Monday, 19 October 2015

Battle 2

The Peloponesians chose to remain in place and reduce their quality disadvantage.
The central squadron are in LINE but the right is held by two squadrons en echelon which prevents a diekplous from their attackers.
The commander's squadron lurks on the left flank hoping to move across and take some attackers in the flank.

 The centre Peloponesians are charged by their opposite numbers who attempt a diekplous. This works easily due to the quality and speed superiority the Athenians enjoy. A massacre sets the Peloponesians to flight in a single combat round. I should have had them close-up their line, maybe then they would have lasted longer.
Athenians charge the P centre
Athenians have got behind the Ps and sink four in the first contact.
The Ps routed by the As for no loss
 The Peloponesian commander comes out to threaten the Athenian flank but is immediately charged. This time the Athenians opt for a head-on clash and a  hard-fought melee ensues. Despite the Athenian commander getting sunk, the Peloponesians are routed.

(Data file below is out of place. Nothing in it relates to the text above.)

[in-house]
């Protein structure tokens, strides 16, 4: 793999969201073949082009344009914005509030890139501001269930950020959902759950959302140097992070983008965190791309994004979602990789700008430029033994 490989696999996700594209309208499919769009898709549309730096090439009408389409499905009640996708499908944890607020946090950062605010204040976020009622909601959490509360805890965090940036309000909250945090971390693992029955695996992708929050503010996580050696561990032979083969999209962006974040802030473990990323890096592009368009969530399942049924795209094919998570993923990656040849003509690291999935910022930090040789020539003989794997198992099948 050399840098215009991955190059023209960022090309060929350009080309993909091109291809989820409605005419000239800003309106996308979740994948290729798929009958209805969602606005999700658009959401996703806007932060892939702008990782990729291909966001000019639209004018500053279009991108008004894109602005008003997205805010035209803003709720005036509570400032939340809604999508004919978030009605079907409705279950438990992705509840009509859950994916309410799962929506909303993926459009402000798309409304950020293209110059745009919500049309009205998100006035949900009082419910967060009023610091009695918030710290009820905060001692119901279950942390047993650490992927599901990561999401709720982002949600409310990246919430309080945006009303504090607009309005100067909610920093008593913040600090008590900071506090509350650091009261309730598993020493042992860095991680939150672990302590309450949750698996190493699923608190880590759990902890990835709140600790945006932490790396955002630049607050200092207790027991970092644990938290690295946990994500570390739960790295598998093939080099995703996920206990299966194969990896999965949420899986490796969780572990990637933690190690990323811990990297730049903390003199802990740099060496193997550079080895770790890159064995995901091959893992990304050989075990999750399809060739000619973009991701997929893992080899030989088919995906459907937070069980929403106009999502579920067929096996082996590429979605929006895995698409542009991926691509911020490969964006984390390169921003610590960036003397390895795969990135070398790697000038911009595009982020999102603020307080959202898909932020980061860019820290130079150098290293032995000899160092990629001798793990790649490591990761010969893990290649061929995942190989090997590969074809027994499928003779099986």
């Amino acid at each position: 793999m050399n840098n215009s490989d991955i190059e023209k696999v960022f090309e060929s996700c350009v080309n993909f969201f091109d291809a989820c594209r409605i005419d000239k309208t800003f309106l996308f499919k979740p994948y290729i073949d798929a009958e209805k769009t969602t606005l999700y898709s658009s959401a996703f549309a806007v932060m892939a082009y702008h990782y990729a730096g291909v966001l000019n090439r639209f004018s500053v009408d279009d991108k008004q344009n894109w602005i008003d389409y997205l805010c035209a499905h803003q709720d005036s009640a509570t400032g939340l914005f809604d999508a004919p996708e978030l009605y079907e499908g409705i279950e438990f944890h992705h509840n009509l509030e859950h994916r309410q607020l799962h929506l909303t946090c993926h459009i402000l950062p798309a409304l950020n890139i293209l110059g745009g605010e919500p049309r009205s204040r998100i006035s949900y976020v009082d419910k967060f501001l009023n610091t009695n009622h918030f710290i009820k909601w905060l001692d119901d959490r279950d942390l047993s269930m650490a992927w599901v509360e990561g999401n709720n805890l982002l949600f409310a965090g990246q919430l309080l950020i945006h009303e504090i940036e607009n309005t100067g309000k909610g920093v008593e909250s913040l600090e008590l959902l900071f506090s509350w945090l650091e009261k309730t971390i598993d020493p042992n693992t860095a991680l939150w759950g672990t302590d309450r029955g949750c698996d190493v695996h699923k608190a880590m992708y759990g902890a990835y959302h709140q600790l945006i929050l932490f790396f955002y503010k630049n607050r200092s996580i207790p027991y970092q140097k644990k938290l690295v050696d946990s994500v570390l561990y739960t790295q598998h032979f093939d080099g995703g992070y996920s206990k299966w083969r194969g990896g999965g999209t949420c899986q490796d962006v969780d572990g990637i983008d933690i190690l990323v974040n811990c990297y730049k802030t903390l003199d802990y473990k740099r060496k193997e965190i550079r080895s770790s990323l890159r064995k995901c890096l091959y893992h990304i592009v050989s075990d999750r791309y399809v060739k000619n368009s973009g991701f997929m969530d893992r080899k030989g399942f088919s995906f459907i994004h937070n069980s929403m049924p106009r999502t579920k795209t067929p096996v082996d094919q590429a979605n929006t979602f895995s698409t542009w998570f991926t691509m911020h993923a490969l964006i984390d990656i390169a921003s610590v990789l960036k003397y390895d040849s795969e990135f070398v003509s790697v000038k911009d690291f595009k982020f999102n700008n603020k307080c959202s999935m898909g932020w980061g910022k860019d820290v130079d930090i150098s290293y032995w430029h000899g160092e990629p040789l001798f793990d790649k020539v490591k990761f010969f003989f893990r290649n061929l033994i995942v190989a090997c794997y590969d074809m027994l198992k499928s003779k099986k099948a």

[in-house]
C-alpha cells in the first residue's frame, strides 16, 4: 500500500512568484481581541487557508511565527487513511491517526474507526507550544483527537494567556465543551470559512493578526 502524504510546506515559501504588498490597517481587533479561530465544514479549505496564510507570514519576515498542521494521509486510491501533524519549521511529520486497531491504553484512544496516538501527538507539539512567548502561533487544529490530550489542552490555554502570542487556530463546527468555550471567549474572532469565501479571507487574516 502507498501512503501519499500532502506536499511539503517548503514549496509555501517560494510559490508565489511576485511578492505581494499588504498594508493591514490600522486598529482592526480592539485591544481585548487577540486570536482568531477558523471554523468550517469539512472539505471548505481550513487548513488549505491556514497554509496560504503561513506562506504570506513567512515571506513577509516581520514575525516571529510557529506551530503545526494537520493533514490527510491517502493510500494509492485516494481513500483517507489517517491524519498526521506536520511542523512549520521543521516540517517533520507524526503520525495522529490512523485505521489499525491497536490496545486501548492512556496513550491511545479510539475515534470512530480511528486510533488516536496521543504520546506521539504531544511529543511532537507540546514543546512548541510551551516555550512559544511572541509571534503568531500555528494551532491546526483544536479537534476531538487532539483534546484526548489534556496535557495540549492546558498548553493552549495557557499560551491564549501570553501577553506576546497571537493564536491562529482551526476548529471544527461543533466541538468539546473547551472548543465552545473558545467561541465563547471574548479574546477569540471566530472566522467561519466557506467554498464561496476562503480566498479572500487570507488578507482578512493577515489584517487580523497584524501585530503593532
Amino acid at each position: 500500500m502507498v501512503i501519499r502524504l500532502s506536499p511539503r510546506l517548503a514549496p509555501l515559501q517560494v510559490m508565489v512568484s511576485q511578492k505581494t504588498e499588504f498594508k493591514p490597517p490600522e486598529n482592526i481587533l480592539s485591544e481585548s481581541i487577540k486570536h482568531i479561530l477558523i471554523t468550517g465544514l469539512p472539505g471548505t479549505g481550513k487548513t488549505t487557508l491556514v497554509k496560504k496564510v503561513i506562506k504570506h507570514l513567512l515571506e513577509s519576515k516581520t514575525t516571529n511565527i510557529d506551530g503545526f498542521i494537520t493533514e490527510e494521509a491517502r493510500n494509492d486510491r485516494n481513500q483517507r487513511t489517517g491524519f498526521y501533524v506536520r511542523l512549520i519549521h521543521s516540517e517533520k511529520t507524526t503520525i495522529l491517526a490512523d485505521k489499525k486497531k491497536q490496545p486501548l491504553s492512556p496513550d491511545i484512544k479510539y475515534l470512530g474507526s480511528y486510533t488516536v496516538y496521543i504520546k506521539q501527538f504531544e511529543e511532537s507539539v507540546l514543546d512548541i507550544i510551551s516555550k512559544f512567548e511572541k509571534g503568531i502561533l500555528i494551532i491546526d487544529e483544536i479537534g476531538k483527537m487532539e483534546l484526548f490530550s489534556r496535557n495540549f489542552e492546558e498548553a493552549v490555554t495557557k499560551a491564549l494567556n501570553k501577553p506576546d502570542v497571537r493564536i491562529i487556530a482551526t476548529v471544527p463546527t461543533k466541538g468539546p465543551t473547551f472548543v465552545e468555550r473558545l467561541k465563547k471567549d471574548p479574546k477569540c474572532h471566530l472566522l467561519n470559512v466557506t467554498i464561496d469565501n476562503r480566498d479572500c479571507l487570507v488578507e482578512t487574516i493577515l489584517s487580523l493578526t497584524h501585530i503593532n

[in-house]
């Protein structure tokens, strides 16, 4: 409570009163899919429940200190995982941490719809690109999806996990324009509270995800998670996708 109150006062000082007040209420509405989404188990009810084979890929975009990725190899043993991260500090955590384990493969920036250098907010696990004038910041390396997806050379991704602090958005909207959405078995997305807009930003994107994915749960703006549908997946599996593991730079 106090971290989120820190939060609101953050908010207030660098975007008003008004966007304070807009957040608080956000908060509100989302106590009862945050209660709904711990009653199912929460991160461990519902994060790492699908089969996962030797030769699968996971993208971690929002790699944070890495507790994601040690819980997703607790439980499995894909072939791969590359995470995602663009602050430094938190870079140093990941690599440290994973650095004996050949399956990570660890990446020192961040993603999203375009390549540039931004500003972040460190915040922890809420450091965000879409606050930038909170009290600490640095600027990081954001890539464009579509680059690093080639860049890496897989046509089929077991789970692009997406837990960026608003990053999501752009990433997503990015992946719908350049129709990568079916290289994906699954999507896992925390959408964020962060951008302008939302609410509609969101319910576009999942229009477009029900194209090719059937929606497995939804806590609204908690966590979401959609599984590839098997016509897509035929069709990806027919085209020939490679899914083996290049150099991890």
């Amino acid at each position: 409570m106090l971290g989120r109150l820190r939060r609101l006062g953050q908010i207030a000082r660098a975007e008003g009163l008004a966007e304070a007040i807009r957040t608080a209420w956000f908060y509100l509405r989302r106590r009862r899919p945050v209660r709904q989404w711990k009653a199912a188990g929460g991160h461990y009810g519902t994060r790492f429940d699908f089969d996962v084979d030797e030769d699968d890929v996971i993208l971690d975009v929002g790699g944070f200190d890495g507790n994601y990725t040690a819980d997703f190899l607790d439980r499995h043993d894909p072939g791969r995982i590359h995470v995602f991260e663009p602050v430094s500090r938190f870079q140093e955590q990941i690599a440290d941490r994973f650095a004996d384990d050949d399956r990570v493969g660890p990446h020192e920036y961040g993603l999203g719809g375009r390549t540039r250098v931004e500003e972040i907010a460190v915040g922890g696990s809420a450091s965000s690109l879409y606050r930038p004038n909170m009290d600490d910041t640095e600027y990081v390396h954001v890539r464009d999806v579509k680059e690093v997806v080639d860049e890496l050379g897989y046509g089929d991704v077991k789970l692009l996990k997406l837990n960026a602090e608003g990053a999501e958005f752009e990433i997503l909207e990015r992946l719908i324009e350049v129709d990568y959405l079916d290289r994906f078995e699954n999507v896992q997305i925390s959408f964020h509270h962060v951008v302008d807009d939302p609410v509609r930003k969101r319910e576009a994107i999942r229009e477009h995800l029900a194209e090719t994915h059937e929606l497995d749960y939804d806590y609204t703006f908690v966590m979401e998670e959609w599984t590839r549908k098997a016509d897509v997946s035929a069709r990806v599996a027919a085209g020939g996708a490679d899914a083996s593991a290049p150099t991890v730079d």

A blue acetate slip means sunk. A card slip means crippled. Ships off a base are out of command.

The two Peloponesian squadrons on the right divide. The front one takse up a single line in CLOSE ORDER after the devastation of a potential diekplous is appreciated, and are charged by the Athenians. This melee is a tough one but the outcome results in an inevitable Peloponesian rout.
 The rear one faces left and tries to take the Athenians who had been successful in the centre in the flank as they are now disordered.
 After a successful initial round of combat the Peloponesians lose the disordered melee due to their poorer ratings.
 The Peloponesian commander puts up a spirited fight and even sinks the squadron commander opposing him but his unit's rout completes the Peloponesian debacle.


The diekplous works as a deadly tactic if it works. Weaker sides need to really do anything to avoid it if they can. Closing order and deeper formations can extend the combat against more able opponents.

Having tried complex game turns, this scale needs a form of IgoUgo. It seemed to work ok,

Seventy ships fought for 7 rounds to achieve a result. 22 Peloponesians were sunk. 5 Athenians sank. 4 Athenians were cripled and 8 Peloponesians. 17 Peloponesians ran for cover.

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